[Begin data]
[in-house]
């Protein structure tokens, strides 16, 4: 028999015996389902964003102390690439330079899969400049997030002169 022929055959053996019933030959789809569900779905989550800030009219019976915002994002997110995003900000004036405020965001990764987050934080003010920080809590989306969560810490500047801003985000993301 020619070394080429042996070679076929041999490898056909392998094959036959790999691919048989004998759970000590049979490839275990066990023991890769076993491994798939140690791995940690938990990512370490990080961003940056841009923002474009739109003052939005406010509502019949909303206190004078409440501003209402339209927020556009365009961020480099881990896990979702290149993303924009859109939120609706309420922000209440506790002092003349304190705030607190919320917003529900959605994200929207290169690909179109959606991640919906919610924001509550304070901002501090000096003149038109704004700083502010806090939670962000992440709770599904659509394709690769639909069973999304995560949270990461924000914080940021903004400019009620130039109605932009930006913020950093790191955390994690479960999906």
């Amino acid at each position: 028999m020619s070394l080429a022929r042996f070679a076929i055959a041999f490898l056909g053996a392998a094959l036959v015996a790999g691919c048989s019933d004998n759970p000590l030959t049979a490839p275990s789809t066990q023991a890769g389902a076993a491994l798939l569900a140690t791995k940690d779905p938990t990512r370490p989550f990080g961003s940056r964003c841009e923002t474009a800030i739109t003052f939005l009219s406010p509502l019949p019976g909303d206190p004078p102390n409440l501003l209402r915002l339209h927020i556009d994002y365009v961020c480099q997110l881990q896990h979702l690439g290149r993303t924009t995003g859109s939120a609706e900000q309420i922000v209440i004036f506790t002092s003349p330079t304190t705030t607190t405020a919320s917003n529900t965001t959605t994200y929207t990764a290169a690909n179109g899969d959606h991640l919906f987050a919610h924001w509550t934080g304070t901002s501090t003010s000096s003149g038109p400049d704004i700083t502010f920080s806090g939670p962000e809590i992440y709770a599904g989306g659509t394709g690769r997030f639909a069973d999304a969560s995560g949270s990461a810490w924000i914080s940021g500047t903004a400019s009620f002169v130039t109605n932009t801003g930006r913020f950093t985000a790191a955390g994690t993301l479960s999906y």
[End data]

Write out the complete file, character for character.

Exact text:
[in-house]
């Protein structure tokens, strides 16, 4: 028999015996389902964003102390690439330079899969400049997030002169 022929055959053996019933030959789809569900779905989550800030009219019976915002994002997110995003900000004036405020965001990764987050934080003010920080809590989306969560810490500047801003985000993301 020619070394080429042996070679076929041999490898056909392998094959036959790999691919048989004998759970000590049979490839275990066990023991890769076993491994798939140690791995940690938990990512370490990080961003940056841009923002474009739109003052939005406010509502019949909303206190004078409440501003209402339209927020556009365009961020480099881990896990979702290149993303924009859109939120609706309420922000209440506790002092003349304190705030607190919320917003529900959605994200929207290169690909179109959606991640919906919610924001509550304070901002501090000096003149038109704004700083502010806090939670962000992440709770599904659509394709690769639909069973999304995560949270990461924000914080940021903004400019009620130039109605932009930006913020950093790191955390994690479960999906």
């Amino acid at each position: 028999m020619s070394l080429a022929r042996f070679a076929i055959a041999f490898l056909g053996a392998a094959l036959v015996a790999g691919c048989s019933d004998n759970p000590l030959t049979a490839p275990s789809t066990q023991a890769g389902a076993a491994l798939l569900a140690t791995k940690d779905p938990t990512r370490p989550f990080g961003s940056r964003c841009e923002t474009a800030i739109t003052f939005l009219s406010p509502l019949p019976g909303d206190p004078p102390n409440l501003l209402r915002l339209h927020i556009d994002y365009v961020c480099q997110l881990q896990h979702l690439g290149r993303t924009t995003g859109s939120a609706e900000q309420i922000v209440i004036f506790t002092s003349p330079t304190t705030t607190t405020a919320s917003n529900t965001t959605t994200y929207t990764a290169a690909n179109g899969d959606h991640l919906f987050a919610h924001w509550t934080g304070t901002s501090t003010s000096s003149g038109p400049d704004i700083t502010f920080s806090g939670p962000e809590i992440y709770a599904g989306g659509t394709g690769r997030f639909a069973d999304a969560s995560g949270s990461a810490w924000i914080s940021g500047t903004a400019s009620f002169v130039t109605n932009t801003g930006r913020f950093t985000a790191a955390g994690t993301l479960s999906y």